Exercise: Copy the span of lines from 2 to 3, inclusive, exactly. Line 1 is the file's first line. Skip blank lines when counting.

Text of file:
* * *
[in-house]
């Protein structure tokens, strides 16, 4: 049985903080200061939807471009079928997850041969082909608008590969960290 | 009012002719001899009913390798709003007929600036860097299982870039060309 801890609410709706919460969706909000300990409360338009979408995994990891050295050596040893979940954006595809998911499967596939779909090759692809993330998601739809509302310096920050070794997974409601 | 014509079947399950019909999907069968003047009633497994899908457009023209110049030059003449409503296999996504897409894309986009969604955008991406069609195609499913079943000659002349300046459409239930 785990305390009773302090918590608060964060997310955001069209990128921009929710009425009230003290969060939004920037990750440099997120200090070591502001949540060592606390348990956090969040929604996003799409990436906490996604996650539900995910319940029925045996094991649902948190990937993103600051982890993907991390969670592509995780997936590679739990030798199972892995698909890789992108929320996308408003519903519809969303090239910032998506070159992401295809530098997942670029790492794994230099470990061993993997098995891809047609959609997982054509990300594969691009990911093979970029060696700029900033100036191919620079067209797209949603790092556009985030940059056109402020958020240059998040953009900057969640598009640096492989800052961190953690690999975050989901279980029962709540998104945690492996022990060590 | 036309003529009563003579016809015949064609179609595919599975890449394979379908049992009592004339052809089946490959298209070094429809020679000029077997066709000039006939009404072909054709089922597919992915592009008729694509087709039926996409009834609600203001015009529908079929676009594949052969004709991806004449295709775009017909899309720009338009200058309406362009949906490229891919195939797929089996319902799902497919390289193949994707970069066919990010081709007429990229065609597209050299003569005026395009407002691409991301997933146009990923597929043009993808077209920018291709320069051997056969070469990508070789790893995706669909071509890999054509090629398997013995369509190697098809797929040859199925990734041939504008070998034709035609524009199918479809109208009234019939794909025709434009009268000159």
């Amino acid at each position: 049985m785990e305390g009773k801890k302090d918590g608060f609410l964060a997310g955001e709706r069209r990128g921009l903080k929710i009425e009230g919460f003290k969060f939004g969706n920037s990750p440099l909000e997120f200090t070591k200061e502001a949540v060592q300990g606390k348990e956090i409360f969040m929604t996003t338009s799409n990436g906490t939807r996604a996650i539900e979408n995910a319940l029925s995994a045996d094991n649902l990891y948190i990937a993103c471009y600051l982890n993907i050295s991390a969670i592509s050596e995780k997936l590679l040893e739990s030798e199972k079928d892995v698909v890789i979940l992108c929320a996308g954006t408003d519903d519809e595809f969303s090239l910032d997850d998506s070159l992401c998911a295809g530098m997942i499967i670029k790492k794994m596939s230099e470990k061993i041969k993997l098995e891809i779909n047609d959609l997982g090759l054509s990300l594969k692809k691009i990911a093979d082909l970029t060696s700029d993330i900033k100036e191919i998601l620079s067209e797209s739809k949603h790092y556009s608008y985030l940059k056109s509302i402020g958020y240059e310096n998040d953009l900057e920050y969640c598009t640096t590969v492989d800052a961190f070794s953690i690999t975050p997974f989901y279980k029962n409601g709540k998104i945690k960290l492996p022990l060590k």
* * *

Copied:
């Protein structure tokens, strides 16, 4: 049985903080200061939807471009079928997850041969082909608008590969960290 | 009012002719001899009913390798709003007929600036860097299982870039060309 801890609410709706919460969706909000300990409360338009979408995994990891050295050596040893979940954006595809998911499967596939779909090759692809993330998601739809509302310096920050070794997974409601 | 014509079947399950019909999907069968003047009633497994899908457009023209110049030059003449409503296999996504897409894309986009969604955008991406069609195609499913079943000659002349300046459409239930 785990305390009773302090918590608060964060997310955001069209990128921009929710009425009230003290969060939004920037990750440099997120200090070591502001949540060592606390348990956090969040929604996003799409990436906490996604996650539900995910319940029925045996094991649902948190990937993103600051982890993907991390969670592509995780997936590679739990030798199972892995698909890789992108929320996308408003519903519809969303090239910032998506070159992401295809530098997942670029790492794994230099470990061993993997098995891809047609959609997982054509990300594969691009990911093979970029060696700029900033100036191919620079067209797209949603790092556009985030940059056109402020958020240059998040953009900057969640598009640096492989800052961190953690690999975050989901279980029962709540998104945690492996022990060590 | 036309003529009563003579016809015949064609179609595919599975890449394979379908049992009592004339052809089946490959298209070094429809020679000029077997066709000039006939009404072909054709089922597919992915592009008729694509087709039926996409009834609600203001015009529908079929676009594949052969004709991806004449295709775009017909899309720009338009200058309406362009949906490229891919195939797929089996319902799902497919390289193949994707970069066919990010081709007429990229065609597209050299003569005026395009407002691409991301997933146009990923597929043009993808077209920018291709320069051997056969070469990508070789790893995706669909071509890999054509090629398997013995369509190697098809797929040859199925990734041939504008070998034709035609524009199918479809109208009234019939794909025709434009009268000159």
């Amino acid at each position: 049985m785990e305390g009773k801890k302090d918590g608060f609410l964060a997310g955001e709706r069209r990128g921009l903080k929710i009425e009230g919460f003290k969060f939004g969706n920037s990750p440099l909000e997120f200090t070591k200061e502001a949540v060592q300990g606390k348990e956090i409360f969040m929604t996003t338009s799409n990436g906490t939807r996604a996650i539900e979408n995910a319940l029925s995994a045996d094991n649902l990891y948190i990937a993103c471009y600051l982890n993907i050295s991390a969670i592509s050596e995780k997936l590679l040893e739990s030798e199972k079928d892995v698909v890789i979940l992108c929320a996308g954006t408003d519903d519809e595809f969303s090239l910032d997850d998506s070159l992401c998911a295809g530098m997942i499967i670029k790492k794994m596939s230099e470990k061993i041969k993997l098995e891809i779909n047609d959609l997982g090759l054509s990300l594969k692809k691009i990911a093979d082909l970029t060696s700029d993330i900033k100036e191919i998601l620079s067209e797209s739809k949603h790092y556009s608008y985030l940059k056109s509302i402020g958020y240059e310096n998040d953009l900057e920050y969640c598009t640096t590969v492989d800052a961190f070794s953690i690999t975050p997974f989901y279980k029962n409601g709540k998104i945690k960290l492996p022990l060590k």